Mediastinal Packing for Intractable Coagulopathy in Acute Aortic Dissection (Types 1 and 2 DeBakey): A Life-Saving Technique—Report of Experiences
Nonsurgical bleeding after complex thoracic aortic procedures (such as aortic dissection and aortic aneurysm) is a great challenge for cardiac surgeons because of severe coagulopathy, exsanguinous bleeding, and inevitable death. Temporary mediastinal packing (with sponge) in such cases is the only life-saving technique with good result in most cases. Herein, we presented three cases with acute aortic dissection with intractable bleeding that was successfully managed with mediastinal packing.
Although aortic surgery for aortic dissection and aortic aneurysms has been advanced today, the major concern in aortic surgery is massive coagulopathy and intractable bleeding instead of any medical intervention like fresh frozen plasma, cryoprecipitate, and platelet [1, 2]. From the past, one of the last treatments for bleeding problem that was not controlled by routine options was temporary packing that can be applied in abdominal and pelvic surgery (especially in hepatic trauma). Rarely in cardiac surgery and especially aortic surgery, massive and intractable hemorrhage can occur which is resistant to all known treatments [1, 2]. In this complicated case, usually other drugs like protamine sulfate, tranexamic acid, and aprotinin have been used.
Systemic hypothermia and metabolic acidosis can aggregate hemorrhage especially in prolonged cardiac surgery like aortic surgery which usually have long time of cardiopulmonary bypass and total circulatory arrest [3, 4]. At the end of the procedure, after the surgeon has made sure that there is no surgical bleeding from suture lines, controlling of coagulopathy has started with blood products like fresh frozen plasma, platelets, cryoprecipitate, and protamine sulfate . In cases that there is intractable and uncontrollable coagulopathy, there is an interesting life-saving option that includes temporary mediastinal packing with multiple sponges around the site of bleeding especially in aortic suture lines [6, 7] (Figure 3).
2. Cases Presentation
Case 1. A 35-year-old young man who was a known case of Marfan syndrome (familial) was admitted due to chest pain and echocardiography (TEE) ascending aortic dissection (Type 2 DeBakey) that extended from 1 cm of right coronary artery origin to distal thoracic aorta (Figure 2). Emergency Bentall procedure with use of composite graft was done but, at the end of surgery, massive bleeding and coagulopathy occurred despite all of the antihemorrhagic interventions (such as haemostatic powders and fibrin glue). Perforce for life saving of the patient, mediastinum (around ascending aorta) was packed with sponges for 24 hours and sternum was closed with 3 steel wires. After passing of this time, packing was removed and hemorrhage was completely controlled and finally the patient had a good result.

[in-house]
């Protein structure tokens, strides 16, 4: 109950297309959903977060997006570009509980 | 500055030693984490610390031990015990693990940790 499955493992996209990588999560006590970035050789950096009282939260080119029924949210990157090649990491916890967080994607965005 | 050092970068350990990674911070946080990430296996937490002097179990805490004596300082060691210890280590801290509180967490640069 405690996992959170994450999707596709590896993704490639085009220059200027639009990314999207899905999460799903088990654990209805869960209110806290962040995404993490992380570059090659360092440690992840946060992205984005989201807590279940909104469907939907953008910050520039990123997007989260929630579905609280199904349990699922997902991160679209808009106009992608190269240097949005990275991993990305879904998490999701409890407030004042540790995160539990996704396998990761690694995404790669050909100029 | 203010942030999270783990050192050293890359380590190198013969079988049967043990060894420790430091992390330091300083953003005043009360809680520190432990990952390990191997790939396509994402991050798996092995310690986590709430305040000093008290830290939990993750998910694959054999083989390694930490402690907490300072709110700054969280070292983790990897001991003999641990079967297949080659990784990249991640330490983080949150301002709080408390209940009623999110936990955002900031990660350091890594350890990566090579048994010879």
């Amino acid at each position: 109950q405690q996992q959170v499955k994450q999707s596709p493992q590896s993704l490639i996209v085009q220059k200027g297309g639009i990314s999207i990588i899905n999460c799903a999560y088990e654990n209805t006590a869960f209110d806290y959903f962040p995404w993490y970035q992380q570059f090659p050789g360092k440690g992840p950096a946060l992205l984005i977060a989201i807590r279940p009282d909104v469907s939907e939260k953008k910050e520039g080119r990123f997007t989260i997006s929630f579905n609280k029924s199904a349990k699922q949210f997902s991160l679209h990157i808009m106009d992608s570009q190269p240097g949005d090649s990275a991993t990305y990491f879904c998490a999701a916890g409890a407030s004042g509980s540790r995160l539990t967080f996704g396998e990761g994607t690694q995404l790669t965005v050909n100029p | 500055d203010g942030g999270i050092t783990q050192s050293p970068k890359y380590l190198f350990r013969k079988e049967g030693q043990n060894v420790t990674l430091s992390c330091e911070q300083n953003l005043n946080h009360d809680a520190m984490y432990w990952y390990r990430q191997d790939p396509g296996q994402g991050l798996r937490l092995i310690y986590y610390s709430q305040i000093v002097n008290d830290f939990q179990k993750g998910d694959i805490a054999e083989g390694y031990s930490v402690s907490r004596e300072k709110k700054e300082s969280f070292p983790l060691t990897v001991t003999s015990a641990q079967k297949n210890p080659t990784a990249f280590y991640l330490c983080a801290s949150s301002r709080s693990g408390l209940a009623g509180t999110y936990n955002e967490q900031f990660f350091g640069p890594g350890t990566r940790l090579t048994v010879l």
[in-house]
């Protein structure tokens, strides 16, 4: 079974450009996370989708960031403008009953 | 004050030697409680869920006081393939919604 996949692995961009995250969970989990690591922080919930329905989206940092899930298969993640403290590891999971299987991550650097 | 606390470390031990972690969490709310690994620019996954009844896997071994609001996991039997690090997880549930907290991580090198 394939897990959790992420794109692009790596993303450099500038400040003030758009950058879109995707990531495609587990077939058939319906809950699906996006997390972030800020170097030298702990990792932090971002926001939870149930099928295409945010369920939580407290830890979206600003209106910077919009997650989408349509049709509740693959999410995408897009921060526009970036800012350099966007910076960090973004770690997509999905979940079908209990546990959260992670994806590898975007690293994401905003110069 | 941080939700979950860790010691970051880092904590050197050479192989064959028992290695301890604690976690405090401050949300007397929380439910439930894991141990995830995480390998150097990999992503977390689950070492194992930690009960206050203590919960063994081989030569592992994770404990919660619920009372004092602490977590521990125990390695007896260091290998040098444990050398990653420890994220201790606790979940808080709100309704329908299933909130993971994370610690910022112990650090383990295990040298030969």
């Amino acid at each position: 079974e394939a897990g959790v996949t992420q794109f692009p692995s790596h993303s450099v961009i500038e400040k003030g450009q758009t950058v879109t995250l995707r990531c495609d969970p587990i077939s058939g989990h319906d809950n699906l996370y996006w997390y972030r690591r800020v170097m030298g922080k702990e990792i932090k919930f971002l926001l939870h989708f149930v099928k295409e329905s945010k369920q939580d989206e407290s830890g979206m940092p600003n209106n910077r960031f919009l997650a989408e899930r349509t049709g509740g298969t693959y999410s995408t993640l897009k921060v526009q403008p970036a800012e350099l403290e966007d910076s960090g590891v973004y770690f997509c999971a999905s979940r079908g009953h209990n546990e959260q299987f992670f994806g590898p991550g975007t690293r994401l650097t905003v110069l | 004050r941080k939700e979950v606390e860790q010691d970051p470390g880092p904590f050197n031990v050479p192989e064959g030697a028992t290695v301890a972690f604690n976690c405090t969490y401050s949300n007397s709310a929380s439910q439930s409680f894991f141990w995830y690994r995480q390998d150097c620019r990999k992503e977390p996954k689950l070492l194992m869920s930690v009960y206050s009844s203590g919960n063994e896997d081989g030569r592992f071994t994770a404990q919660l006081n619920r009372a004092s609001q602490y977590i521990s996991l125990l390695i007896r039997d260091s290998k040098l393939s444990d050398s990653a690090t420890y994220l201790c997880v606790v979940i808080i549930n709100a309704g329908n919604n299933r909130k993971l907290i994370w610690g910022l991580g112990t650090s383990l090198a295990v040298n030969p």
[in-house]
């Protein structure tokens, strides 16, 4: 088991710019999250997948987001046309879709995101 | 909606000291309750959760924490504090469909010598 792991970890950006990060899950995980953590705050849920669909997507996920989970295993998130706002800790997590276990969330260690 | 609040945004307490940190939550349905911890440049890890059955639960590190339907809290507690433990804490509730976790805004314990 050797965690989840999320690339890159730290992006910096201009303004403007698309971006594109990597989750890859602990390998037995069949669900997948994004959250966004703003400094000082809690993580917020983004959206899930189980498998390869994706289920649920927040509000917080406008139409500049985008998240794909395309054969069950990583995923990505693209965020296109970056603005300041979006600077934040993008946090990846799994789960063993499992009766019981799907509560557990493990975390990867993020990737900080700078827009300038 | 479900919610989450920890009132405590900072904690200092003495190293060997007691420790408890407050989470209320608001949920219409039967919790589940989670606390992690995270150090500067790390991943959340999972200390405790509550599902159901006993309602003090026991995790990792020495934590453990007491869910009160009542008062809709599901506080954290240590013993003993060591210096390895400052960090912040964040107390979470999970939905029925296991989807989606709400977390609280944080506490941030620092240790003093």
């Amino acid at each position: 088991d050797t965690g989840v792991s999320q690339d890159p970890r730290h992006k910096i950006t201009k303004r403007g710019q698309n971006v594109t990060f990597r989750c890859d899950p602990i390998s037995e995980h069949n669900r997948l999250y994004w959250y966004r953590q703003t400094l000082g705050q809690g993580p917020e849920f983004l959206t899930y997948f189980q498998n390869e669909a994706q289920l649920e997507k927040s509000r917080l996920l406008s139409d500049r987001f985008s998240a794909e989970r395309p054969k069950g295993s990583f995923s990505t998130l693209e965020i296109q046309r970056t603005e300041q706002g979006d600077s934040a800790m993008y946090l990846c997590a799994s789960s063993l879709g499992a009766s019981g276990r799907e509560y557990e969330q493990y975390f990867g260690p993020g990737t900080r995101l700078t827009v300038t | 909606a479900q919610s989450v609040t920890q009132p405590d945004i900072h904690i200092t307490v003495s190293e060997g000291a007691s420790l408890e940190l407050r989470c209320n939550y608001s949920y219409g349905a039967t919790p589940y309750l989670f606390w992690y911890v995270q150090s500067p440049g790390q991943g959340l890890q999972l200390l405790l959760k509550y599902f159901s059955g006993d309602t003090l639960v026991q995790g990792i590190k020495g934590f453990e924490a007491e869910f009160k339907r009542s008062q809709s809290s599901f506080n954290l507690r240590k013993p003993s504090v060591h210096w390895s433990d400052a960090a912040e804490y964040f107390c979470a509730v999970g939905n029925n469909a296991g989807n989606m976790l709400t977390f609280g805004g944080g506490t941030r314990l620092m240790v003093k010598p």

Case 2. We had faced acute aortic dissection (Type 2 DeBakey) in a 67-year-old man with prolonged history of hypertension and smoking. The patient suffered from severe interscapular chest pain where, in echocardiography (TEE), presence of ascending aortic dissection coexisting with severe aortic regurgitation was confirmed. Emergency Bentall procedure was done for him but due to long time of cardiopulmonary bypass and diseased tissue of aorta, uncontrollable bleeding has happened at the time of closure of sternum from all of the mediastinal and sternal structure. Severe coagulopathy was estimated in the etiology and after aggressive blood products were administrated, mediastinum (around ascending aorta) was packed with sponges and sternum was not closed and dressed in sterile drape. The patient was transferred to ICU and treatment of coagulopathy was continued for 24 hours. At the return to operating room, no active bleeding was seen. This patient was discharged from hospital at 10 days after surgery.
Case 3. A 56-year-old woman was referred with acute aortic dissection Type 1 DeBakey to our department (with symptoms of dyspnea and chest pain with past history of COPD). Aortic transverse arch replacement with implantation of carotid and left subclavian artery with total circulatory arrest was done for her and finally at the end of the procedure intractable coagulopathy was noticed despite multiple units of fresh frozen plasma and cryoprecipitate and platelets that were given to her (with local fibrin glue). After packing the sternum, few steel wires were inserted for temporary closure and the patient was then transferred to ICU. Packing was contained for 36 hours and in reevaluation of her in operating room hemorrhage was not seen. Patient had good recovery period and was discharged few days later.
An aortic dissection is a serious condition in which the inner layer of the aorta tears. And blood surges through the tear, causing the inner and middle layers of the aorta to separate (dissect). If the blood-filled channel ruptures through the outside aortic wall, aortic dissection is often fatal.